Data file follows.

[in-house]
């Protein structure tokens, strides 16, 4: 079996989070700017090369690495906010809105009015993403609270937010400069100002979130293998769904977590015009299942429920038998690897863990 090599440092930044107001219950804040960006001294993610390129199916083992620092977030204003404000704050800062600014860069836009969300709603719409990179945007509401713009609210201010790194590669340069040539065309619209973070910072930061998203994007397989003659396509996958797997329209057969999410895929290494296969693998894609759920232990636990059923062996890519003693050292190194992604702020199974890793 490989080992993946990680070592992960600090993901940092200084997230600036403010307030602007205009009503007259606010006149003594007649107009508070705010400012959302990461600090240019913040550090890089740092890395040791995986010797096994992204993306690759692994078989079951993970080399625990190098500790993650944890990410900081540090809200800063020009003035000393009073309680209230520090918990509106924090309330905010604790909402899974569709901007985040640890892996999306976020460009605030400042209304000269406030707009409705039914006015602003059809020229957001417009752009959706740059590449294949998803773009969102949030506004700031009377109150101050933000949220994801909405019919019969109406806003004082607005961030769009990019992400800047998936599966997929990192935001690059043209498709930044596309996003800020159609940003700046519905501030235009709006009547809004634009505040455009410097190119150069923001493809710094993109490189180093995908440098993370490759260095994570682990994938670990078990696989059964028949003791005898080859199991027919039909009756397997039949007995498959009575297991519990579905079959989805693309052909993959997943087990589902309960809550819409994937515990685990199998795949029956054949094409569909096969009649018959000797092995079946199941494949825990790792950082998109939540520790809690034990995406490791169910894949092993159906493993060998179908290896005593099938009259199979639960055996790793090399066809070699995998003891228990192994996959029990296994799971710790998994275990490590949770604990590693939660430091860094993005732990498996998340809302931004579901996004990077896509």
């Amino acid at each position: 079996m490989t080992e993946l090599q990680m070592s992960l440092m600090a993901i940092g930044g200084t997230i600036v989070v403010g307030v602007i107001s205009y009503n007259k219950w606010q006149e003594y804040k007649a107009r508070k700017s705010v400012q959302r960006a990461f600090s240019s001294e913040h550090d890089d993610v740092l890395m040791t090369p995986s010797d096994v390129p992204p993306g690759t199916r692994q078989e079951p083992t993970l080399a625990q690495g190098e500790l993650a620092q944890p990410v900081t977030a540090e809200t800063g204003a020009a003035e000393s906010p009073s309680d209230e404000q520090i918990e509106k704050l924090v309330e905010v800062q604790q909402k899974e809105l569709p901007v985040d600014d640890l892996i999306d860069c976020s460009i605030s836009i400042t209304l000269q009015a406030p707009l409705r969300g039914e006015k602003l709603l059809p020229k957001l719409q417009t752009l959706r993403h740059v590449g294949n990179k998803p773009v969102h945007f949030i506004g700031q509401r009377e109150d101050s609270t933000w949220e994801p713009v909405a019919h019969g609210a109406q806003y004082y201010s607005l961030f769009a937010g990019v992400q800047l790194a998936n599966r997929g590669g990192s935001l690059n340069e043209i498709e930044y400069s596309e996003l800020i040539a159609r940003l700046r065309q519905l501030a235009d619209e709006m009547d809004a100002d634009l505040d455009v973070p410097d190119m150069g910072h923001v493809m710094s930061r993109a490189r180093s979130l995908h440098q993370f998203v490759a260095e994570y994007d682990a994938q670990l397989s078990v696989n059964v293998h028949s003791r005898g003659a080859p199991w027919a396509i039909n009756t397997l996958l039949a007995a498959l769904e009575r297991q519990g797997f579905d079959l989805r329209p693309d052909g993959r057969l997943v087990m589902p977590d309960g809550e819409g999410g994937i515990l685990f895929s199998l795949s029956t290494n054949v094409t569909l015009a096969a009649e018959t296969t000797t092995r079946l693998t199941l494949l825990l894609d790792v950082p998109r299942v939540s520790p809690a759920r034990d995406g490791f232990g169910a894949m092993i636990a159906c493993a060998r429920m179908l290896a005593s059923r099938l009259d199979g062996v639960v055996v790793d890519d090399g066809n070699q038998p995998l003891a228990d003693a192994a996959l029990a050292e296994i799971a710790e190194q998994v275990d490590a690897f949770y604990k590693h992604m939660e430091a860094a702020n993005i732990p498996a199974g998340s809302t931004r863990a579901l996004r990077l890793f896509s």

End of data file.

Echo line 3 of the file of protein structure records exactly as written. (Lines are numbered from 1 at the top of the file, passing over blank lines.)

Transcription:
């Amino acid at each position: 079996m490989t080992e993946l090599q990680m070592s992960l440092m600090a993901i940092g930044g200084t997230i600036v989070v403010g307030v602007i107001s205009y009503n007259k219950w606010q006149e003594y804040k007649a107009r508070k700017s705010v400012q959302r960006a990461f600090s240019s001294e913040h550090d890089d993610v740092l890395m040791t090369p995986s010797d096994v390129p992204p993306g690759t199916r692994q078989e079951p083992t993970l080399a625990q690495g190098e500790l993650a620092q944890p990410v900081t977030a540090e809200t800063g204003a020009a003035e000393s906010p009073s309680d209230e404000q520090i918990e509106k704050l924090v309330e905010v800062q604790q909402k899974e809105l569709p901007v985040d600014d640890l892996i999306d860069c976020s460009i605030s836009i400042t209304l000269q009015a406030p707009l409705r969300g039914e006015k602003l709603l059809p020229k957001l719409q417009t752009l959706r993403h740059v590449g294949n990179k998803p773009v969102h945007f949030i506004g700031q509401r009377e109150d101050s609270t933000w949220e994801p713009v909405a019919h019969g609210a109406q806003y004082y201010s607005l961030f769009a937010g990019v992400q800047l790194a998936n599966r997929g590669g990192s935001l690059n340069e043209i498709e930044y400069s596309e996003l800020i040539a159609r940003l700046r065309q519905l501030a235009d619209e709006m009547d809004a100002d634009l505040d455009v973070p410097d190119m150069g910072h923001v493809m710094s930061r993109a490189r180093s979130l995908h440098q993370f998203v490759a260095e994570y994007d682990a994938q670990l397989s078990v696989n059964v293998h028949s003791r005898g003659a080859p199991w027919a396509i039909n009756t397997l996958l039949a007995a498959l769904e009575r297991q519990g797997f579905d079959l989805r329209p693309d052909g993959r057969l997943v087990m589902p977590d309960g809550e819409g999410g994937i515990l685990f895929s199998l795949s029956t290494n054949v094409t569909l015009a096969a009649e018959t296969t000797t092995r079946l693998t199941l494949l825990l894609d790792v950082p998109r299942v939540s520790p809690a759920r034990d995406g490791f232990g169910a894949m092993i636990a159906c493993a060998r429920m179908l290896a005593s059923r099938l009259d199979g062996v639960v055996v790793d890519d090399g066809n070699q038998p995998l003891a228990d003693a192994a996959l029990a050292e296994i799971a710790e190194q998994v275990d490590a690897f949770y604990k590693h992604m939660e430091a860094a702020n993005i732990p498996a199974g998340s809302t931004r863990a579901l996004r990077l890793f896509s």